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  05 May 2013
Not video per-se like a Quicktime. But like 2D games are made with a Sprite atlas. Where you take simple animations and render out your characters as a series of animated positions and have them all on one texture. Then these are animated in place of each other over a simple piece of geometry. So, my general thought is do your piece like the way a 2.5D game is made using sprites and a Sprite Atlas, the difference is instead of the common "Angry Birds" style cell animation look, it's photo-real renders from C4D.
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  05 May 2013
Originally Posted by ThePriest: #. Baking textures in C4D, with lighting. Simple enough to do per object, but how does it translate in Unity? Did you have any real issues in this area?

The process of creating lightmaps in C4D and exporting to Unity is quite tedious with setting up the 2 x UV channels. It becomes more painful if you then have to edit your scene once in Unity by going back to C4D then go through the process again with the potential of breaking your shaders originally setup up in Unity on your first import. If you intend to lightmap save yourself a big headache and lots of time by using the BEAST lightmapping in Unity. It has GI so you can achieve good results, plus it is super quick to rebake especially if you make changes. Alternatively you could bake the lighting into the texture itself in C4D then use unlit shader in Unity to illuminate it without need for lights in your Unity scene or lightmaps. This would also be a simple export/import process from C4D to Unity. You wouldn't be able to use tiled textures with this method however.

Originally Posted by ThePriest:
# Ideally I'd like to try a lazier method. Given my static angle in C4D, it would be really convenient to just generate UV maps based on my camera projection view for every static object. I'd end up with a small 2k texture that would wrap everything in a scene. Freeing up a lot more ram for things like geometry and the objects that aren't baked.

While that sounds good in my head. I wonder is it possible to export a C4D camera to Unity and work pixel for pixel from the desired viewport?

Yes this should work. You can import your C4D camera to Unity to provide the exact positioning, however from memory I don't believe the camera settings remain intact. I haven't done this for a while, however I think I have manually done this previously.

Originally Posted by ThePriest:
# In one scene, I have a bar with 20 or so seated characters. Save rigging them all and running into limitations here, is it possible to export pose morphs to Unity and rely upon unrigged characters? I'm thinking more subtle motions, facial expressions, arm raise/glass to mouth for example.

If you use video as an animated texture for this, you would need Unity Pro given Unity Free does not include video support. 20 characters on a Tablet or Mobile device would be a stretch and would need to be very low 15 bone rigs. An Alternative would be to use a Unity add-on like Smooth Moves http://u3d.as/content/echo17/smooth-moves/2Fn . The timeline works a little like Flash and you map your textures to flat 3D planes. Smooth Moves creates a atlas of your textures to reduce your drawcalls.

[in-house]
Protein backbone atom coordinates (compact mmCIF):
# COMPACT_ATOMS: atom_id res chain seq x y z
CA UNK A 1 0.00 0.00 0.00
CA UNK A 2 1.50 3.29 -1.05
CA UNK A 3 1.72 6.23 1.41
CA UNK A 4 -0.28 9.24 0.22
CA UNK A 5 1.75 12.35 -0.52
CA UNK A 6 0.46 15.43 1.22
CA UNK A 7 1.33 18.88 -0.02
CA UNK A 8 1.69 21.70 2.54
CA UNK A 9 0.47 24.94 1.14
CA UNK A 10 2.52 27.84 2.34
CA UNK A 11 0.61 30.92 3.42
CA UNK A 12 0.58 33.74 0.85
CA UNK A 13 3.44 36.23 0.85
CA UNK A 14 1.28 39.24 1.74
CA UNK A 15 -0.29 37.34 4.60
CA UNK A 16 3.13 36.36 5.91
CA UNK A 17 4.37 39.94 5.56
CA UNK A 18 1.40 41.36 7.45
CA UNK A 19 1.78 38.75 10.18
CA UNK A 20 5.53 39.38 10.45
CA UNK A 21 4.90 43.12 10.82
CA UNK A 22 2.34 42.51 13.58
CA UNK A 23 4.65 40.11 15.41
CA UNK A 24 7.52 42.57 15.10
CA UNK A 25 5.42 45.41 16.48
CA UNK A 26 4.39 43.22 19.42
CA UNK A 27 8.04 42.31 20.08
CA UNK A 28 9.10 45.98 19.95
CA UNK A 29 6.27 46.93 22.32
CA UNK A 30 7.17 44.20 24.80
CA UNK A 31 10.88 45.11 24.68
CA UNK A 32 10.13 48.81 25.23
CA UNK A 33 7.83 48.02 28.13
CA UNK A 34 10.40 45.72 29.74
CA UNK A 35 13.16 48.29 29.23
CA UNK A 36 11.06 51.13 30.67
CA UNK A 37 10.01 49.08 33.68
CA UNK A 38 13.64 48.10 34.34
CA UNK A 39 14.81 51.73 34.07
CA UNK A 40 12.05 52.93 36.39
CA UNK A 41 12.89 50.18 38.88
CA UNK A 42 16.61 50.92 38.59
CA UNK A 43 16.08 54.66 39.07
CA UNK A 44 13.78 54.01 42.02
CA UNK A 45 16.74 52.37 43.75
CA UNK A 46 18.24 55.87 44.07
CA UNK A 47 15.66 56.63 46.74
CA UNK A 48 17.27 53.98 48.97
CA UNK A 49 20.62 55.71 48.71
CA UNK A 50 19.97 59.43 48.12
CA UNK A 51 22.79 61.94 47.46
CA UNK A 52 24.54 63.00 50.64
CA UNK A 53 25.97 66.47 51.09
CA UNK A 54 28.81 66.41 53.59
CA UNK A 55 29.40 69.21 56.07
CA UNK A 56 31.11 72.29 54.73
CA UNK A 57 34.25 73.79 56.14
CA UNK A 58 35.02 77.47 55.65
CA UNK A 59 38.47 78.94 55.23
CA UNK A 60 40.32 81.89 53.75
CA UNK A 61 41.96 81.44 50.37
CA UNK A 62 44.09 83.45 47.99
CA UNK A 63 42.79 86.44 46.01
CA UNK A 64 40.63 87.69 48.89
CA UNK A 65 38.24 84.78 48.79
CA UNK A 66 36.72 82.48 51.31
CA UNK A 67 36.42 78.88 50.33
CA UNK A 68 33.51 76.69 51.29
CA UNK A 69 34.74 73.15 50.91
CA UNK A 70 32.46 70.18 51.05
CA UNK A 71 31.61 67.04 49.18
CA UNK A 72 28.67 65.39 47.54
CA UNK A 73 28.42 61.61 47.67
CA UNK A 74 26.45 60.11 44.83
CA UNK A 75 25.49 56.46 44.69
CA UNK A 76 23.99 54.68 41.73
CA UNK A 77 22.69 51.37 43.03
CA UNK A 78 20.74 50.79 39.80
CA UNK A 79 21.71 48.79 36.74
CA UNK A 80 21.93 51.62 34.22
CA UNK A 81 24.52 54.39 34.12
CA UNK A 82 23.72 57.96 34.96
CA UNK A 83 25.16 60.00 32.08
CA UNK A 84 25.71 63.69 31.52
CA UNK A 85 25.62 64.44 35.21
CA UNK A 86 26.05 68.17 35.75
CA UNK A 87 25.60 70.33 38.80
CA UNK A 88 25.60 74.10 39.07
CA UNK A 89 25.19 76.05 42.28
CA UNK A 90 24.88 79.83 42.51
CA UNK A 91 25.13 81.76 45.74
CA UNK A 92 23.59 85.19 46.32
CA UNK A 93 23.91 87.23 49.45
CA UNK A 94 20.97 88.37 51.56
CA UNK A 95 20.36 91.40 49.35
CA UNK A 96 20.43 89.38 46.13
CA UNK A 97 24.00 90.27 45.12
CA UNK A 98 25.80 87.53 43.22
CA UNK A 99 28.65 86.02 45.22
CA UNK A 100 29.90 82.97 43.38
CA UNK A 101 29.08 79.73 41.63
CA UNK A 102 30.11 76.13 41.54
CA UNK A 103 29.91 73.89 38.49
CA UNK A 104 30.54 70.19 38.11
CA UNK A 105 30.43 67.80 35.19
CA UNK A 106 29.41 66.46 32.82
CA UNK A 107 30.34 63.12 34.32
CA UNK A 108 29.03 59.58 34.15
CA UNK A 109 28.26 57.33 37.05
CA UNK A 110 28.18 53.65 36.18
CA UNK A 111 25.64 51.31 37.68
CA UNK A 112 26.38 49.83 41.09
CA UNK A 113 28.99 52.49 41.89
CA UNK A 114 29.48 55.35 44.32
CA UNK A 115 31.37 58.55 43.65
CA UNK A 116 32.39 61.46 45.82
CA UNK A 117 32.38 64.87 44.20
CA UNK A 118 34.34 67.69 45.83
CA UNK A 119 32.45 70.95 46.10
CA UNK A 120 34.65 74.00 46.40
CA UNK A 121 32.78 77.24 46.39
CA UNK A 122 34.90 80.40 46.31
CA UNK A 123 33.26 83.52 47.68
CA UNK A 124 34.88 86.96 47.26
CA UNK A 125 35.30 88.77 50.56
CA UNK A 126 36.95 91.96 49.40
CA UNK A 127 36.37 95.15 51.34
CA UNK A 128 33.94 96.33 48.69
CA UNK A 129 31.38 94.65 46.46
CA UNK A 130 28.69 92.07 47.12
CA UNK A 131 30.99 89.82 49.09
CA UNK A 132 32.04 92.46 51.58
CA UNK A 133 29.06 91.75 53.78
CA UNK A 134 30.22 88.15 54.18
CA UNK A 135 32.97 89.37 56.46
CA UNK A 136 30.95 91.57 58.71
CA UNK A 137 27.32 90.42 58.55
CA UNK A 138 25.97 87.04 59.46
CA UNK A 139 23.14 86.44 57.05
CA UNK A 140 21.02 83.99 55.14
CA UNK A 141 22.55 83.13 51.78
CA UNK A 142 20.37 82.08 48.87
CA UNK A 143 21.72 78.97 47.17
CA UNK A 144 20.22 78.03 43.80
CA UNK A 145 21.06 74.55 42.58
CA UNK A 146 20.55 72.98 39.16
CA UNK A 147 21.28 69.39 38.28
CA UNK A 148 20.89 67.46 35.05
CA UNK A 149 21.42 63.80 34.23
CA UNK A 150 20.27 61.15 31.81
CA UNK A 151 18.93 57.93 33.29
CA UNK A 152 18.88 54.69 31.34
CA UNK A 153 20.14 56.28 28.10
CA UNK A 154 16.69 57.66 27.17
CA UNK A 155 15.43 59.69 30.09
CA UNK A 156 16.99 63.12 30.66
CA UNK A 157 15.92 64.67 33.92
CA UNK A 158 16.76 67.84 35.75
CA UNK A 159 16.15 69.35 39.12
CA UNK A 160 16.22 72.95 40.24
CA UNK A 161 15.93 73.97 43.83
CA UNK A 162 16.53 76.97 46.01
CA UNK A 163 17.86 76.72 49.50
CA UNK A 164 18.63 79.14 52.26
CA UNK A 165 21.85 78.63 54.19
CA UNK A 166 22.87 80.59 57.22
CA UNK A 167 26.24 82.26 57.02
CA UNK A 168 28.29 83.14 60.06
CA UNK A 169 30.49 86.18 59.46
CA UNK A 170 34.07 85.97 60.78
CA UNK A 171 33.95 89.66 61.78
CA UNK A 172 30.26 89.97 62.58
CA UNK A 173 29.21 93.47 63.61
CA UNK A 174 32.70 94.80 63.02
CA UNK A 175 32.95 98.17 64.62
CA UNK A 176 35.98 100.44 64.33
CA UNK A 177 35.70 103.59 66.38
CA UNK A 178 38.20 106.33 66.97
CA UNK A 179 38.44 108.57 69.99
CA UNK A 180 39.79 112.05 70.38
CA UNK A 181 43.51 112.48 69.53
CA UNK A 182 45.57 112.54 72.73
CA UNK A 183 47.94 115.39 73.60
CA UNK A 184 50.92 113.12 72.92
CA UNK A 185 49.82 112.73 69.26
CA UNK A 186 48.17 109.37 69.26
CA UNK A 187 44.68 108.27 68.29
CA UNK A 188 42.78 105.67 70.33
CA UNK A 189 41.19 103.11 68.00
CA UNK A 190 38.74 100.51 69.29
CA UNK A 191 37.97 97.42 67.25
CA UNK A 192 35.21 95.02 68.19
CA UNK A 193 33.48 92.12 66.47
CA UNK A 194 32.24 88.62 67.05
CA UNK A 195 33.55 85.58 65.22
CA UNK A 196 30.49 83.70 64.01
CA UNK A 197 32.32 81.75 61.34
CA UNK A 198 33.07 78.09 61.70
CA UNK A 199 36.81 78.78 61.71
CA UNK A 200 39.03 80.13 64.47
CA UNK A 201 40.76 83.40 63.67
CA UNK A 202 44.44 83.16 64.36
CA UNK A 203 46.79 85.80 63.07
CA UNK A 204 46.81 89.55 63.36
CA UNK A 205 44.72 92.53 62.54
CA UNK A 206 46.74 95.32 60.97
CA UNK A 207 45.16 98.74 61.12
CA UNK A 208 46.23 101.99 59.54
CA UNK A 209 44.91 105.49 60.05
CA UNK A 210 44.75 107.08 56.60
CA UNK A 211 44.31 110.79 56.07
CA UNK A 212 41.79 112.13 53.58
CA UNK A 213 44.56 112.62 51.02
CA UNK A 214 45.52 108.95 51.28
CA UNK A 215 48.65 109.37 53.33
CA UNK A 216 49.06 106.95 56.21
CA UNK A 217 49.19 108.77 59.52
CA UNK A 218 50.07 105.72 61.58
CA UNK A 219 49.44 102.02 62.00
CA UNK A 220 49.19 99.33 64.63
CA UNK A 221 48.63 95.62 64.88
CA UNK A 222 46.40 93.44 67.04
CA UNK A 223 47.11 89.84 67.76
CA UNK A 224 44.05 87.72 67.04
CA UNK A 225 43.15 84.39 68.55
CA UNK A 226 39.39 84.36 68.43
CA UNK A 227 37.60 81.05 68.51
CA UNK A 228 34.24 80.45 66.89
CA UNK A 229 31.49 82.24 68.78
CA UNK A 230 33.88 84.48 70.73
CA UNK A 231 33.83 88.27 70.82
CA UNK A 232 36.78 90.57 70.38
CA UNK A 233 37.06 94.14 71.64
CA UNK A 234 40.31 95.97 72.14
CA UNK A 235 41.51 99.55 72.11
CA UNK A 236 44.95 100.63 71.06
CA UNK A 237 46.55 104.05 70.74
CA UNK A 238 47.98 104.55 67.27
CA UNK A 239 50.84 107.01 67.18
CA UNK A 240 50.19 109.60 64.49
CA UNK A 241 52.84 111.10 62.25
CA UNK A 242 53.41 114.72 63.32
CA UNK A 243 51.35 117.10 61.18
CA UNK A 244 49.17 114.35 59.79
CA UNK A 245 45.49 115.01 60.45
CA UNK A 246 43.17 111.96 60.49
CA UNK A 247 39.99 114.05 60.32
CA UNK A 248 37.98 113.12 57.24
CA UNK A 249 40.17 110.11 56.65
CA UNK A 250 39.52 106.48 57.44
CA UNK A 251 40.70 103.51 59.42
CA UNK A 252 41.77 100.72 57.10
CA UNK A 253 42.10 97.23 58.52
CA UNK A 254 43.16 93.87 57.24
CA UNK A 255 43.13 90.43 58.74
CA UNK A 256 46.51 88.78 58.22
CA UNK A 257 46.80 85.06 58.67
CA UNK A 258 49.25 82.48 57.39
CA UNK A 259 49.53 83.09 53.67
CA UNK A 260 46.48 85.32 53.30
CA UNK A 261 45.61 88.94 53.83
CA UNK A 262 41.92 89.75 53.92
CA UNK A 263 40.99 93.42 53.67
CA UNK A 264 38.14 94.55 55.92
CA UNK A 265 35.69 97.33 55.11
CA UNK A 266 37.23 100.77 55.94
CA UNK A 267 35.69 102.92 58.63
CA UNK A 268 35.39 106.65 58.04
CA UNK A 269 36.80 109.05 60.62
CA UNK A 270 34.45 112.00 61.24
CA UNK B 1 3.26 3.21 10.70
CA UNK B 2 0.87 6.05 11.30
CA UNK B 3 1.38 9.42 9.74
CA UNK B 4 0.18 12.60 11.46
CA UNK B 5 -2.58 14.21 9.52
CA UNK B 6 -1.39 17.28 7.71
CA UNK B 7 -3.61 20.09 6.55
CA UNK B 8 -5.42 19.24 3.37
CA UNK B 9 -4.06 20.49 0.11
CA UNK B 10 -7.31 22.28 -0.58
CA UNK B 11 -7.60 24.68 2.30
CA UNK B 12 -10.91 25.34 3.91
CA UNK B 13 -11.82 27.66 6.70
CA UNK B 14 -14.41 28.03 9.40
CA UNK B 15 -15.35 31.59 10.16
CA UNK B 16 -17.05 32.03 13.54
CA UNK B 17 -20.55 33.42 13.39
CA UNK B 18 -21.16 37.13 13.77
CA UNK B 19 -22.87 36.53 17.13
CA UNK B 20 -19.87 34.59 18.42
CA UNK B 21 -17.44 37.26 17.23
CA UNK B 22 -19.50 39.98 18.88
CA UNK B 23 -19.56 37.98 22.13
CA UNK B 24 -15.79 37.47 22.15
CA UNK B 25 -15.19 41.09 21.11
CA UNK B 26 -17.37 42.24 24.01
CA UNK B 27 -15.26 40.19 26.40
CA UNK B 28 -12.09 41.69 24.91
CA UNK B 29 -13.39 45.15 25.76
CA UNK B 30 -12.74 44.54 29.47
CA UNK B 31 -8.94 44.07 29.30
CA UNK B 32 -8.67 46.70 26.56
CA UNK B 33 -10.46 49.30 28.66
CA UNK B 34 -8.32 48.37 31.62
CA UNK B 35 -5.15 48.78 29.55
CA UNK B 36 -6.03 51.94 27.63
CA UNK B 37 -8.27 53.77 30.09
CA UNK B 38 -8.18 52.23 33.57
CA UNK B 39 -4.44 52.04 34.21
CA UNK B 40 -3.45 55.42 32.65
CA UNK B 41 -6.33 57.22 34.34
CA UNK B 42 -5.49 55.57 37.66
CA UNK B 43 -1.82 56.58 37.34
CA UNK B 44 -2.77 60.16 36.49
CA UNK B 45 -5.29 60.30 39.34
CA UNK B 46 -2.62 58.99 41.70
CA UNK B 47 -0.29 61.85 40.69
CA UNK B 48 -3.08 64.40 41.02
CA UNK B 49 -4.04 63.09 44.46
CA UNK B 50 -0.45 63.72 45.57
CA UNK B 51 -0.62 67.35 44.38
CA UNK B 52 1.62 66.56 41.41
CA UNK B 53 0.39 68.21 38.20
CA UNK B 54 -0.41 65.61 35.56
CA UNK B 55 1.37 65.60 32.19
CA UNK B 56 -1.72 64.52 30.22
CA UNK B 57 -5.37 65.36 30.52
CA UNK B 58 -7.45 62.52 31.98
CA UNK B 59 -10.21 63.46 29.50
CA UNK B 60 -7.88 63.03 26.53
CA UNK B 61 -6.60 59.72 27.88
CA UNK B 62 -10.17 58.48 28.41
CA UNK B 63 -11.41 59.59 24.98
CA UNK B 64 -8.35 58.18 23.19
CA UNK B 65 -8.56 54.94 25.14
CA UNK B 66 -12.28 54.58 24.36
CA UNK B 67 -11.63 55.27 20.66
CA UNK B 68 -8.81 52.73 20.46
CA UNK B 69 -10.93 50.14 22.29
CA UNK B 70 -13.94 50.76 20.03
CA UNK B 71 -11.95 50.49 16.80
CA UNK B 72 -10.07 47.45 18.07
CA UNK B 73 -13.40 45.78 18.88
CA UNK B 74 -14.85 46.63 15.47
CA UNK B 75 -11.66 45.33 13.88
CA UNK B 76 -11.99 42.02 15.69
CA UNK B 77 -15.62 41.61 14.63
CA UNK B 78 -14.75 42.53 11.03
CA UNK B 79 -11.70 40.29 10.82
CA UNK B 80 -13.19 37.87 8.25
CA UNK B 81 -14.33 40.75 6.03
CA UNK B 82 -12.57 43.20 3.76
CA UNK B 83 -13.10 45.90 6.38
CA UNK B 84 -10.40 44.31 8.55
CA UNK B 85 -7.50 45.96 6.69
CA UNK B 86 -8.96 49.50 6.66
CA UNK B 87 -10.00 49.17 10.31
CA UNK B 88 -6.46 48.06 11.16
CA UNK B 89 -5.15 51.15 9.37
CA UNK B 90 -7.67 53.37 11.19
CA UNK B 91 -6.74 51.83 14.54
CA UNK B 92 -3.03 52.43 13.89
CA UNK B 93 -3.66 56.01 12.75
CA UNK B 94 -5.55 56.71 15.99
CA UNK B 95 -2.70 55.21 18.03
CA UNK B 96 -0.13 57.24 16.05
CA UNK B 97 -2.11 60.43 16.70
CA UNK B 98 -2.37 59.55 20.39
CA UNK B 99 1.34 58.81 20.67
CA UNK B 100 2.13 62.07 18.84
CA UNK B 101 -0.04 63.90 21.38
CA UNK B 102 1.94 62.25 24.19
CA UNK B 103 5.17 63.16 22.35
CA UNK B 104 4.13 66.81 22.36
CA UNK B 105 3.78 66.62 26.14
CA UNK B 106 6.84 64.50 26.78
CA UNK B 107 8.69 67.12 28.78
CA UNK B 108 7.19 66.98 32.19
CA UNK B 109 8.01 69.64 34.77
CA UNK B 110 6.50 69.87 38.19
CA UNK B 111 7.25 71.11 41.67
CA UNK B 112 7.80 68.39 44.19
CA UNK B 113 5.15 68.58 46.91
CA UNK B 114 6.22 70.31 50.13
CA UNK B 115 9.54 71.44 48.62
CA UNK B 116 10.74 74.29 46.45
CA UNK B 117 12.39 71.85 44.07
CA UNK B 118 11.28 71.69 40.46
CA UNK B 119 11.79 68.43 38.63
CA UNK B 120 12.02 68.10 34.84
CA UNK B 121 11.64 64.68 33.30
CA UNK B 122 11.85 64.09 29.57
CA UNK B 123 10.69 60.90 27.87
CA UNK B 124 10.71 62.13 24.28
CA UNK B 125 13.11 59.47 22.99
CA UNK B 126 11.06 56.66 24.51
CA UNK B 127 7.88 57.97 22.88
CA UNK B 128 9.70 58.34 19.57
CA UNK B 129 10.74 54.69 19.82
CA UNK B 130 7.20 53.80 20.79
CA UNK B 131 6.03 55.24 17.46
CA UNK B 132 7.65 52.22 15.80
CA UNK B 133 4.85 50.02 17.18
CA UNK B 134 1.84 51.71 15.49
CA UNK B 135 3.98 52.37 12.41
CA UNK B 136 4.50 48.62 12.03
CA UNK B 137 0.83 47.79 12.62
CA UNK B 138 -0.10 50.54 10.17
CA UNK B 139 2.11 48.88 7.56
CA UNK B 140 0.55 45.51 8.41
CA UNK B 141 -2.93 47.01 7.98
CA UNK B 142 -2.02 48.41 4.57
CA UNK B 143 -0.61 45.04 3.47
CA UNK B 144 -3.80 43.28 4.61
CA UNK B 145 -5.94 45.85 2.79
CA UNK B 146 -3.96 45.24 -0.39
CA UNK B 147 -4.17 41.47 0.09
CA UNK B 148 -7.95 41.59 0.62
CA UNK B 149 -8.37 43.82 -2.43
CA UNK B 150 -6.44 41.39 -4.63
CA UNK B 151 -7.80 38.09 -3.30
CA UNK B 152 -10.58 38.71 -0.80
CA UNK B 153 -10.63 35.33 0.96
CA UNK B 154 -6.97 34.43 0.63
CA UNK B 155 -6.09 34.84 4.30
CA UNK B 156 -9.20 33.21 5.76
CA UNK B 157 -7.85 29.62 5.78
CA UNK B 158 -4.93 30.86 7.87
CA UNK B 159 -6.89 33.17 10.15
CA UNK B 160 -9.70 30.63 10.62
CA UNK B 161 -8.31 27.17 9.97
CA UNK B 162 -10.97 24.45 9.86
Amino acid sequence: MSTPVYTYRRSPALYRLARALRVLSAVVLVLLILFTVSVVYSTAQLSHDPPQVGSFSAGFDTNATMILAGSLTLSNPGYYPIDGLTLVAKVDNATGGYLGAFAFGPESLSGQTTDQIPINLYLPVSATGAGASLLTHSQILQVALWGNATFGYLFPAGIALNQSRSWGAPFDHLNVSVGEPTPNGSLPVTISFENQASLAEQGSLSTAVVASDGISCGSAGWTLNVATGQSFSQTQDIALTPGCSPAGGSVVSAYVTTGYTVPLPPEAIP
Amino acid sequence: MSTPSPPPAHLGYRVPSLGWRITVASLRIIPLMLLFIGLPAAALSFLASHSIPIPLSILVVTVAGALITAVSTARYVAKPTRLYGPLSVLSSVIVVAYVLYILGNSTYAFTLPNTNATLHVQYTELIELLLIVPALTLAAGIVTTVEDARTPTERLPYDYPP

Originally Posted by ThePriest:
# One solution I came up with (again only in my head) for character lighting was to transition between different baked maps as the character moves around. So if he's in a position near a door with an overhead orange lamp, this is then highlighted in the texture, and as he moves away it blends with a more neutral texture map.

Does this sound feasible? It works quite well in my C4D tests. Even when its only a cheated effect.

As mentioned previously, Unity has Light Probes that perform this function. Using Light Probes on Smooth Moves characters might also be possible. Just check with the dev.

Originally Posted by ThePriest:
# Last, can you speak of any technical obsticles that needed to be overcome in order to get your assets from C4D into Unity. Be they related to polycount, uv maps, normal maps, rigging, morphing, whatever it was that hindered your progress or tormented you as you worked.

Unity handles polys quite well. There is a max of 65,000 polys per mesh however for Tablet/Mobile devices you obviously wouldn't go there. Batching smaller meshes will help limit your drawcalls for tablet/mobile devices. This article provides some info on optimising your scenes for such devices http://www.paladinstudios.com/2012/...our-unity-game/

Last edited by artzfx : 05 May 2013 at 11:20 PM.
 
  05 May 2013
I intend to buy Unity pro when the timing is right, I'd like to get familiar with the trial first though.

Looking at a few tutorials on lighting in Unity, I get the sense that I can bake out my C4D textures as 32bit exr's and would then have the flexibility to blend unity lights with those existing textures. Does that sound right? If so, that's freakin' awesome. But doesn't this hugely increase memory allocation?